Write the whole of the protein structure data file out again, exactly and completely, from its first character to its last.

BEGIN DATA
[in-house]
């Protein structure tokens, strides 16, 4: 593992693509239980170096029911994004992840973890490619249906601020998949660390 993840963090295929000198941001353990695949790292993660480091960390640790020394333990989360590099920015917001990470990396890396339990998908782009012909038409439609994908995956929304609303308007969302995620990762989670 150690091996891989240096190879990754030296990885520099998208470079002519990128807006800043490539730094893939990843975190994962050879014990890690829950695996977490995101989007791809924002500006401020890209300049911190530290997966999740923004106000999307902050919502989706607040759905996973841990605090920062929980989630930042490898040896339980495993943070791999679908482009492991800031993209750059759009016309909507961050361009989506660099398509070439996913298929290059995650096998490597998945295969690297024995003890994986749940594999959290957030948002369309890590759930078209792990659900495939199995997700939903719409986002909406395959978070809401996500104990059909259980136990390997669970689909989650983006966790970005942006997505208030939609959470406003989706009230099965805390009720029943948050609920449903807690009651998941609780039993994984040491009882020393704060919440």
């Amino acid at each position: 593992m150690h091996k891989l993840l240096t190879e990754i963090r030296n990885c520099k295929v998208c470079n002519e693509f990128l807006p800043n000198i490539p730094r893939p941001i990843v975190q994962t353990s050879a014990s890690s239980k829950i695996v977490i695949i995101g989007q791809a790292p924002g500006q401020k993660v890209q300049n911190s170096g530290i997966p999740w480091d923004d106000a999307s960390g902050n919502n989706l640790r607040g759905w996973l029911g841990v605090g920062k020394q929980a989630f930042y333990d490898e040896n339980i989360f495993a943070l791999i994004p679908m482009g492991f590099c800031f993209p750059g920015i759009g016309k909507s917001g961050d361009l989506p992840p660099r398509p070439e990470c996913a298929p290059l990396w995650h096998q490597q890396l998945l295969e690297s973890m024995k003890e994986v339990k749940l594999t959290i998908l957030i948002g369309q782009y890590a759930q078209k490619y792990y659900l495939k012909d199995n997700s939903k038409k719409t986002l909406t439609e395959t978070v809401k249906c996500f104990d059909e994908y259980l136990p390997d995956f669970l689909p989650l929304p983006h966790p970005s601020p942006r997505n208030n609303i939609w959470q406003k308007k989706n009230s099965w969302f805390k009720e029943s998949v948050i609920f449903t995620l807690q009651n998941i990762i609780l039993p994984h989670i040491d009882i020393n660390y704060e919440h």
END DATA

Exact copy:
[in-house]
């Protein structure tokens, strides 16, 4: 593992693509239980170096029911994004992840973890490619249906601020998949660390 993840963090295929000198941001353990695949790292993660480091960390640790020394333990989360590099920015917001990470990396890396339990998908782009012909038409439609994908995956929304609303308007969302995620990762989670 150690091996891989240096190879990754030296990885520099998208470079002519990128807006800043490539730094893939990843975190994962050879014990890690829950695996977490995101989007791809924002500006401020890209300049911190530290997966999740923004106000999307902050919502989706607040759905996973841990605090920062929980989630930042490898040896339980495993943070791999679908482009492991800031993209750059759009016309909507961050361009989506660099398509070439996913298929290059995650096998490597998945295969690297024995003890994986749940594999959290957030948002369309890590759930078209792990659900495939199995997700939903719409986002909406395959978070809401996500104990059909259980136990390997669970689909989650983006966790970005942006997505208030939609959470406003989706009230099965805390009720029943948050609920449903807690009651998941609780039993994984040491009882020393704060919440």
């Amino acid at each position: 593992m150690h091996k891989l993840l240096t190879e990754i963090r030296n990885c520099k295929v998208c470079n002519e693509f990128l807006p800043n000198i490539p730094r893939p941001i990843v975190q994962t353990s050879a014990s890690s239980k829950i695996v977490i695949i995101g989007q791809a790292p924002g500006q401020k993660v890209q300049n911190s170096g530290i997966p999740w480091d923004d106000a999307s960390g902050n919502n989706l640790r607040g759905w996973l029911g841990v605090g920062k020394q929980a989630f930042y333990d490898e040896n339980i989360f495993a943070l791999i994004p679908m482009g492991f590099c800031f993209p750059g920015i759009g016309k909507s917001g961050d361009l989506p992840p660099r398509p070439e990470c996913a298929p290059l990396w995650h096998q490597q890396l998945l295969e690297s973890m024995k003890e994986v339990k749940l594999t959290i998908l957030i948002g369309q782009y890590a759930q078209k490619y792990y659900l495939k012909d199995n997700s939903k038409k719409t986002l909406t439609e395959t978070v809401k249906c996500f104990d059909e994908y259980l136990p390997d995956f669970l689909p989650l929304p983006h966790p970005s601020p942006r997505n208030n609303i939609w959470q406003k308007k989706n009230s099965w969302f805390k009720e029943s998949v948050i609920f449903t995620l807690q009651n998941i990762i609780l039993p994984h989670i040491d009882i020393n660390y704060e919440h």